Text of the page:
Courts Can Choose Educational Freedom In Nevada and Florida

Adam Jones & Skylar Zander Nevada Director * Florida Deputy Director, Americans for Prosperity
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Right now, families in Nevada and Florida face the same disturbing threat: Opponents of school choice policies are seeking to shut off access to better education. Specifically, they have initiated legal challenges to the states’ programs to return more choice and control to parents and students. The future of school choice will soon be decided in both places.

This summer, the Nevada Supreme Court heard a case challenging the recently-passed Educational Savings Account program, claiming that the state has no authority to restore parents’ role in their children’s education. A decision is expected any day. In Florida, a three-judge panel unanimously dismissed a case against the state’s Tax Credit Scholarship program. The president of the Florida Education Association, the state’s largest teachers’ union, will now decide whether to appeal the decision to Florida’s Supreme Court. That case will also likely be decided within the year.

If the courts rule against school choice, parents may lose the freedom they have recently gained: to choose an education option that best fits their children’s needs.

This deeply matters for families in both states. Take the example of Glynis Gallegos, a single parent of three in Nevada. The lawsuit there challenges the Nevada Educational Savings Account program – a program passed in 2015 to allow education tax dollars to follow students to the school of their choice – whether that’s a private, home school, online, or special education program. Gallegos is counting on the ESA for her son’s education: “If they take away ESAs, they will prevent my son from obtaining an exceptional education and return him to a learning environment that does not meet his needs,” Gallegos explains.

Likewise, in Florida, Cheryl Joseph’s three daughters participate in a similar program that’s being threatened by litigation – the Florida Tax Credit Scholarship program, passed in 2001 and one of the nation’s oldest programs of its kind. It currently provides opportunities to over 92,000 low-income students to attend a school of their choice. To Joseph, the scholarships are her lifeline to ensuring her zip code does not dictate her daughters’ future. That’s why she joined the lawsuit to defend the program. As she puts it, “Some have enough money to move into neighborhoods where the public schools are excellent… Many of us can’t afford to move, but thanks to the scholarships, we have choices.”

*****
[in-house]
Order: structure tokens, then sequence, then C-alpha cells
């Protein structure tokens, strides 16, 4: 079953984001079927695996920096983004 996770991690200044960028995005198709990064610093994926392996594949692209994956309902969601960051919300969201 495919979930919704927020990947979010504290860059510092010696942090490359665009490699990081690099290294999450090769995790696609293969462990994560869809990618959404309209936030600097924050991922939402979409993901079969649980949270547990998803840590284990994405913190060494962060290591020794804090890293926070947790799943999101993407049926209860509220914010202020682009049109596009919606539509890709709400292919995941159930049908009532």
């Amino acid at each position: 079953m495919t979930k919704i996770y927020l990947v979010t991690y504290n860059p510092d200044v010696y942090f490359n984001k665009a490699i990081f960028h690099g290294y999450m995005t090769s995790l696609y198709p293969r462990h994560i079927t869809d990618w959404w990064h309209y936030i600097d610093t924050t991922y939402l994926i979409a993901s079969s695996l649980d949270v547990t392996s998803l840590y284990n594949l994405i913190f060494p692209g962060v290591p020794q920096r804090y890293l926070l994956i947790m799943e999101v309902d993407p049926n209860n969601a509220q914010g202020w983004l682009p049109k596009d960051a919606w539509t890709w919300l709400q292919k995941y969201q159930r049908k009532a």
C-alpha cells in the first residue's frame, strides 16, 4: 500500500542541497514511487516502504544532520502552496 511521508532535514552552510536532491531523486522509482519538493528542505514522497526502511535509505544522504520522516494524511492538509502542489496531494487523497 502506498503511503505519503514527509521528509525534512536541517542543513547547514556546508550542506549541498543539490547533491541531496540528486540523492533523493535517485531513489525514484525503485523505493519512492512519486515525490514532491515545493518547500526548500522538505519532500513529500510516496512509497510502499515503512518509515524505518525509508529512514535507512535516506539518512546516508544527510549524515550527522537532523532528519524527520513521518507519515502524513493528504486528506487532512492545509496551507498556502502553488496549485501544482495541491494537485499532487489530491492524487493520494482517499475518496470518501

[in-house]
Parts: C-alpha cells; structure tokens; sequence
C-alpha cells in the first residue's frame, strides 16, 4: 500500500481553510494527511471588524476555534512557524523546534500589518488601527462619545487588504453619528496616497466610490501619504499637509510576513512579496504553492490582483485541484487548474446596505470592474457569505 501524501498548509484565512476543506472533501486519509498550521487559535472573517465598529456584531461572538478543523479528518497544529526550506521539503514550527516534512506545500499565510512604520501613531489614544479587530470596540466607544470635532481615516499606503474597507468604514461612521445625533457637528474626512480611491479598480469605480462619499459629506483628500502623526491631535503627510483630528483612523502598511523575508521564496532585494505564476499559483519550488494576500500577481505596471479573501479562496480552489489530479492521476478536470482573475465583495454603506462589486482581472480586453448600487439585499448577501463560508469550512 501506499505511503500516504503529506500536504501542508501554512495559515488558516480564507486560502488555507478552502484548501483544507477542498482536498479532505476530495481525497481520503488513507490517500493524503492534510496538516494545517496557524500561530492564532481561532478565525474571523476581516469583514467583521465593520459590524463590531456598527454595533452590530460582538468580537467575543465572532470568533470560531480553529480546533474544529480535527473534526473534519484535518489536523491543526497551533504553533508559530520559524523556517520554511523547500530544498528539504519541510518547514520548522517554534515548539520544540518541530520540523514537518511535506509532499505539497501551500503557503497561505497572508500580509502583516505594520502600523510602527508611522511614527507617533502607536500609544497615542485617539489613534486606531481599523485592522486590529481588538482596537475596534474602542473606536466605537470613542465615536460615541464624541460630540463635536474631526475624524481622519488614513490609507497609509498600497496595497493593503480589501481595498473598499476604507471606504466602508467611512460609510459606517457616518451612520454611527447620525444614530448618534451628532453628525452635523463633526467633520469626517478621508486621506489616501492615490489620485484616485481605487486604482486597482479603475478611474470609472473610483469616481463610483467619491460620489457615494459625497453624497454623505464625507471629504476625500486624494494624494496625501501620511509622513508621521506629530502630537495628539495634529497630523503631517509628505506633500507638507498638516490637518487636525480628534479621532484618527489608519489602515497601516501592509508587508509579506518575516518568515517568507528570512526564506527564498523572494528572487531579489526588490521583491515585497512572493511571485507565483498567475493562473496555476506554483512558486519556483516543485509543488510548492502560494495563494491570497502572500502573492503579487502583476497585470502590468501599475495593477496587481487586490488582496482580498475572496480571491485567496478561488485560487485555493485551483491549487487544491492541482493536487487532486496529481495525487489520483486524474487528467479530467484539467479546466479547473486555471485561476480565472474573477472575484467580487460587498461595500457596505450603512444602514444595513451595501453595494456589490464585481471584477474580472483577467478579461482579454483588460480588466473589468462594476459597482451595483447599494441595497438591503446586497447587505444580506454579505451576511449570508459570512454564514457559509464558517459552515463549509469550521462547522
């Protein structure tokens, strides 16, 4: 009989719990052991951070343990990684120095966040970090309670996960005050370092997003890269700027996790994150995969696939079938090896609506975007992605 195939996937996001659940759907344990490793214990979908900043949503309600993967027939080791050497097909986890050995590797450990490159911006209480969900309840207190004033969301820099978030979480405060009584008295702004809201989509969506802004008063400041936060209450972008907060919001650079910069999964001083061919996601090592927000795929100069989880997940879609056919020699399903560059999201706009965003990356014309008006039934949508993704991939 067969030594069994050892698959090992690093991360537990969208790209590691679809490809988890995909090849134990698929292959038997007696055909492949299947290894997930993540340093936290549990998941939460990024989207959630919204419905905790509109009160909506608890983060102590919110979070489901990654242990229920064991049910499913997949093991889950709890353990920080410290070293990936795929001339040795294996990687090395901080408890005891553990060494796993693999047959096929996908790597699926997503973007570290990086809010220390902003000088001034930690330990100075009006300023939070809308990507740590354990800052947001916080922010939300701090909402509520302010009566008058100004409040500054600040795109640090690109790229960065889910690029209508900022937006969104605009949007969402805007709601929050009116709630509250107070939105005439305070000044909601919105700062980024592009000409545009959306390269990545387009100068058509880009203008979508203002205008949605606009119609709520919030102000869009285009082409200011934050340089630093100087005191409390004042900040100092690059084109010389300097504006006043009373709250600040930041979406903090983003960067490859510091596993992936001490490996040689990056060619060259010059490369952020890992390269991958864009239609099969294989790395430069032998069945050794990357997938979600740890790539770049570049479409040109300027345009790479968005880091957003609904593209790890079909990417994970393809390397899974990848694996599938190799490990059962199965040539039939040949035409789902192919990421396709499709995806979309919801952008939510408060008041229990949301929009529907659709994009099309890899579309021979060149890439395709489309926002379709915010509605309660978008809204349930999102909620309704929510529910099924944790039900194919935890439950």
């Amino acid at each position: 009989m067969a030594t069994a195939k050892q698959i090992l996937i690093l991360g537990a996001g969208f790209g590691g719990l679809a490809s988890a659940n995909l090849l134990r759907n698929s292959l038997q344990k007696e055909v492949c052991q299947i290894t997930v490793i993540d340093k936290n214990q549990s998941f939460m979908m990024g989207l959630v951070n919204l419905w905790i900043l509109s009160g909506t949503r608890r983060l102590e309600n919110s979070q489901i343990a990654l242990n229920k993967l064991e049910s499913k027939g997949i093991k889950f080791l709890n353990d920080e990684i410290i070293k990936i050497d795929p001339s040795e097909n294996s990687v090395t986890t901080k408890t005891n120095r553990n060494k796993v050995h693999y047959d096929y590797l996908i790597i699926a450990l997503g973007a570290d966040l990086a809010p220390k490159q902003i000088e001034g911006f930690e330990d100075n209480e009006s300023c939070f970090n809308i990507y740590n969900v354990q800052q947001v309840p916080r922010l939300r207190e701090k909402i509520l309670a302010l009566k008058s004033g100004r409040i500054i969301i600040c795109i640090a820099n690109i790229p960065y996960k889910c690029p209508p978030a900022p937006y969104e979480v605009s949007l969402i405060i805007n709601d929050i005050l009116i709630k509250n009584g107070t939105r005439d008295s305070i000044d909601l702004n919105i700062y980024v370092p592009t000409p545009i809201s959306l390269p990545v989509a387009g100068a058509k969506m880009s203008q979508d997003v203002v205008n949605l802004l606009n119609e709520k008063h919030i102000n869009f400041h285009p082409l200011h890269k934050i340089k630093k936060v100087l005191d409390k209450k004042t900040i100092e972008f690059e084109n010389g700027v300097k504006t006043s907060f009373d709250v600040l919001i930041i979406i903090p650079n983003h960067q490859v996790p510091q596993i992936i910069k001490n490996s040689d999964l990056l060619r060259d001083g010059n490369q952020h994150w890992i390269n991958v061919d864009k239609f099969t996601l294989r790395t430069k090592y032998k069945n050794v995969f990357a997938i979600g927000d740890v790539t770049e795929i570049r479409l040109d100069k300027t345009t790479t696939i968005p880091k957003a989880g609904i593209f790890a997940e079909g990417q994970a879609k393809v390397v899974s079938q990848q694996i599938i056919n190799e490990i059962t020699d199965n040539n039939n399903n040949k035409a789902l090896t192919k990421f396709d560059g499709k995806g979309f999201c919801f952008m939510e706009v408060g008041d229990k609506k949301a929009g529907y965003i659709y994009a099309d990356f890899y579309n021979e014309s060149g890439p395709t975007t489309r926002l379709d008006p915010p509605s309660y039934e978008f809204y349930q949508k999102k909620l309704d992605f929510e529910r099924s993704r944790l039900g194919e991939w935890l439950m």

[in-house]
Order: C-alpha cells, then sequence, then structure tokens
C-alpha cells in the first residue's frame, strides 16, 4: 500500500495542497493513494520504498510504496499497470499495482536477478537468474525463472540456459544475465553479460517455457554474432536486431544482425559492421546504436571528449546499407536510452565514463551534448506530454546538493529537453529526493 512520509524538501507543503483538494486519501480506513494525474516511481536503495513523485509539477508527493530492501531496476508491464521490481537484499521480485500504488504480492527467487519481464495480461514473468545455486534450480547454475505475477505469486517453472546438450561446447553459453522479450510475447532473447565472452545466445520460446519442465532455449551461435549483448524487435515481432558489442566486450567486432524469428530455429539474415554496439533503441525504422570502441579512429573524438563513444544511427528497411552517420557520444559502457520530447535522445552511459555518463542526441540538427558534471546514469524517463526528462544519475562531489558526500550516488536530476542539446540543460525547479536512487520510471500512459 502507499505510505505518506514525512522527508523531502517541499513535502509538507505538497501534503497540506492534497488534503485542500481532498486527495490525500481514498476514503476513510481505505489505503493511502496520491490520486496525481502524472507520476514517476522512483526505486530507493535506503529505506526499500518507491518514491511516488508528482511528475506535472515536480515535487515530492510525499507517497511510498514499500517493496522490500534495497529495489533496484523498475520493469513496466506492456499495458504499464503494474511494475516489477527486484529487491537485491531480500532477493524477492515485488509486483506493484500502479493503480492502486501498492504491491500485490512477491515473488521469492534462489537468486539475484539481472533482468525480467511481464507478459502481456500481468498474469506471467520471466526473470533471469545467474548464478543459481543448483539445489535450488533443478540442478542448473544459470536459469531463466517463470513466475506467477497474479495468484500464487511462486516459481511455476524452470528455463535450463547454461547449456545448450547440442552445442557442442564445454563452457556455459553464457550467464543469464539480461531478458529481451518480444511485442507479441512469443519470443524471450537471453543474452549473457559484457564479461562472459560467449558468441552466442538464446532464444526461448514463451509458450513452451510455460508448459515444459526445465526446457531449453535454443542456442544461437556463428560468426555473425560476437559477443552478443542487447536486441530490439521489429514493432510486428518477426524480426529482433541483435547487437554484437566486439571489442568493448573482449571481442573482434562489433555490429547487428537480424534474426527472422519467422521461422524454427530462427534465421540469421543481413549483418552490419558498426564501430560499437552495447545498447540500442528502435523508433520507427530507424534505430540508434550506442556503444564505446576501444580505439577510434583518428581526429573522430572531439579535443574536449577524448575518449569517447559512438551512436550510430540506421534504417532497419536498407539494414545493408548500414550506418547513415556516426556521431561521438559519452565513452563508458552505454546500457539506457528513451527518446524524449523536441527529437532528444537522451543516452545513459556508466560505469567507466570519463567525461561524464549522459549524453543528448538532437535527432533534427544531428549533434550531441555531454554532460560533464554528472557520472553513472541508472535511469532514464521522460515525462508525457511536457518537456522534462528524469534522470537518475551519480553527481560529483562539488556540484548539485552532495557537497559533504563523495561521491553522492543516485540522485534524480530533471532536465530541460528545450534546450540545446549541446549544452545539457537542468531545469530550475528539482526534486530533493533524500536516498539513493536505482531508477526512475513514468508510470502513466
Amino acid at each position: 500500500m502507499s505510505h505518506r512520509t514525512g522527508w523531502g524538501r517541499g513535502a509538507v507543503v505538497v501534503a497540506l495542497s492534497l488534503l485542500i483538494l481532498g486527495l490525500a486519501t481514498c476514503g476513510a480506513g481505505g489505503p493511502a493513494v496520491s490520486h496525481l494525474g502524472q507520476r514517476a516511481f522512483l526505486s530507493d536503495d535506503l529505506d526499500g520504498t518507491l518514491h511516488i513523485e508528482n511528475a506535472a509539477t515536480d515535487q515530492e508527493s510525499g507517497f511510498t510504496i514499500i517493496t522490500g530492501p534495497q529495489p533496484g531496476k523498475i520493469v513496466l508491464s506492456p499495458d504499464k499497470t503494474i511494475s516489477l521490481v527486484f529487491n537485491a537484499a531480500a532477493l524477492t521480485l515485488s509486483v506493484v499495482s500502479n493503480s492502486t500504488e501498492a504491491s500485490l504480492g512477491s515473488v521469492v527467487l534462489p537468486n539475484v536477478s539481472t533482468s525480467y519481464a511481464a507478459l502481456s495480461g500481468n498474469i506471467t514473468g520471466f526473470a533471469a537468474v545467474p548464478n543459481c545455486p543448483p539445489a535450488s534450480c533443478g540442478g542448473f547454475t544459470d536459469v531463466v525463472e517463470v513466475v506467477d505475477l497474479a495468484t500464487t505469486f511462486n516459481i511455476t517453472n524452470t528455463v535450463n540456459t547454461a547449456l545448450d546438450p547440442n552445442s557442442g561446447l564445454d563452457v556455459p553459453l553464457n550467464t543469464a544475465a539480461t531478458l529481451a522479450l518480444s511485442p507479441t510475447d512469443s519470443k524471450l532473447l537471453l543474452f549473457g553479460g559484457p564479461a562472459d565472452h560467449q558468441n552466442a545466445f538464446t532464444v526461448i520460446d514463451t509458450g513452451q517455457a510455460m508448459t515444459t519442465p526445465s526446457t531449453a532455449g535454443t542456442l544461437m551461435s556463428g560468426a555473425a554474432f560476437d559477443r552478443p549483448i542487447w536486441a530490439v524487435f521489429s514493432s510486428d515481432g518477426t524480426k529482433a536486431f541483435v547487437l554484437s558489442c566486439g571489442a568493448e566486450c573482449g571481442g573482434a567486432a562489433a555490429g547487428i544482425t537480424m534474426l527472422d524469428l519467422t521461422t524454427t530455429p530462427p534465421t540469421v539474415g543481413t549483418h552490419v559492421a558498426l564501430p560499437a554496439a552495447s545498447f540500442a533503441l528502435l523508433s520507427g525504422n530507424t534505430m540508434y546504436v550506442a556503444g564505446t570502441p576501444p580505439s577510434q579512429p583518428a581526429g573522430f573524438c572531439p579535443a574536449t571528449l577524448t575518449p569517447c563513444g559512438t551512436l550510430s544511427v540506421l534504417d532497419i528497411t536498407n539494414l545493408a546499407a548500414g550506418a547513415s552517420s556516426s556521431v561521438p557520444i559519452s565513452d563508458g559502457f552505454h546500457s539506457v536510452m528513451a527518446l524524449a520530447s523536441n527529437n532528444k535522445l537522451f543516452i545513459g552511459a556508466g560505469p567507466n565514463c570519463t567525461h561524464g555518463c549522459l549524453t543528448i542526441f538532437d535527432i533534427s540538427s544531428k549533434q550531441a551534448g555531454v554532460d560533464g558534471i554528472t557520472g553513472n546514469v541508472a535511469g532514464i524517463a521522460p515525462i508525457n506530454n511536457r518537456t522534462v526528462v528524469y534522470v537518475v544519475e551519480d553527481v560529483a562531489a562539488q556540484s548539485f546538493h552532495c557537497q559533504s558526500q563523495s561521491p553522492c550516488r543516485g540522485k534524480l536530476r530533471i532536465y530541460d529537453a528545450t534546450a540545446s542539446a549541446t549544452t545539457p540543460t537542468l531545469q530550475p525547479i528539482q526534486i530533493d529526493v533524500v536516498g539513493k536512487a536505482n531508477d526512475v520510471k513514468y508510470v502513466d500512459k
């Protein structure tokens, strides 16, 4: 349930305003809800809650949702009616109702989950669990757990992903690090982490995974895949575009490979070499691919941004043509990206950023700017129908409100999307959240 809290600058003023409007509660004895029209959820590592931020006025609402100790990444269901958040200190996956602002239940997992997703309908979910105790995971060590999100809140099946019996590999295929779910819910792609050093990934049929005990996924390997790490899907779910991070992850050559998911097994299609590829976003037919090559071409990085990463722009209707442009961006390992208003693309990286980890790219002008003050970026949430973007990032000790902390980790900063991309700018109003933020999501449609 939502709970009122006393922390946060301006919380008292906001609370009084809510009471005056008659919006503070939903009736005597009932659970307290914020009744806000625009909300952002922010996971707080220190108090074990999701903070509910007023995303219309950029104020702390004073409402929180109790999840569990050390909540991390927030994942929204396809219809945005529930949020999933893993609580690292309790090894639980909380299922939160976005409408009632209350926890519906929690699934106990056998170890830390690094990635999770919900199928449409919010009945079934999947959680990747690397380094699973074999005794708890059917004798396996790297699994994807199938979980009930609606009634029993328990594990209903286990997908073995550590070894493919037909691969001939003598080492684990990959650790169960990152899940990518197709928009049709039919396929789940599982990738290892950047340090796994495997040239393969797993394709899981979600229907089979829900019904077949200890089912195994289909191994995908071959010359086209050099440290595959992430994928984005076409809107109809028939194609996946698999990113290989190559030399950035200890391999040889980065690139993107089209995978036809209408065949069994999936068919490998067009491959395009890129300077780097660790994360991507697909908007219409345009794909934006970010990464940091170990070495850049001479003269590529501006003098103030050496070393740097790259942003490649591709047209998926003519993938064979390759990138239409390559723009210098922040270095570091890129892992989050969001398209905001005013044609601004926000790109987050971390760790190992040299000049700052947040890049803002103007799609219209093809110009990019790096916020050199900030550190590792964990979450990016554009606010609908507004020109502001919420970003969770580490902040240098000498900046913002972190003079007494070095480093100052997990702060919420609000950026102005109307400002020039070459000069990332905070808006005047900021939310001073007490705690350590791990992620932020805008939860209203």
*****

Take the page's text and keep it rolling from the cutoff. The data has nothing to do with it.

Educational choice programs, such as the ones in Nevada and Florida, empower parents and guardians to explore options tailored to their children’s needs. Rather than trying to straight-jacket an educational approach, these programs lift government barriers so that students, regardless of zip code or income bracket, have the opportunity to receive a quality education.

Both of these programs have expanded educational opportunities to students who otherwise may have been trapped in failing schools, or schools that weren’t best suited to address their individual needs. In Nevada, for instance, more than 10 percent of government schools ranked as underperforming last year. Reading and math scores for Hispanic students during 2013 were even more devastating. Now, those students, and nearly every child in the state, can choose schools with better success rates and more personalized learning through the ESA program. Although the program hasn’t been around long enough to measure its success, smaller programs in other states, such as Arizona’s ESA program, have had significant success.

It’s a similar story in Florida. Since Florida’s Tax Credit Scholarship program has existed for over a decade, a number of studies have evaluated the program. A Northwestern University study found that students who used the scholarships were among the lowest performers in the public schools they left. But once they received a Tax Credit Scholarship, they reached the same math and reading gains as their peers nationally – including wealthy students.

And the best part is that programs like the Florida and Nevada school choice programs boost the performance of all schools, including traditional public schools, as 29 studies from across the nation have found.

The simple fact is that empowering parents with more choices for educating their children result in more equality and opportunity for all. It remains to be seen what will happen in the Nevada and Florida courts. But regardless, lawmakers must take steps to protect school choice in the years ahead – or better yet, expand it so even more children have an opportunity to thrive.

Adam Jones and Skylar Zander are Nevada state director and Florida deputy state director of Americans for Prosperity, respectively.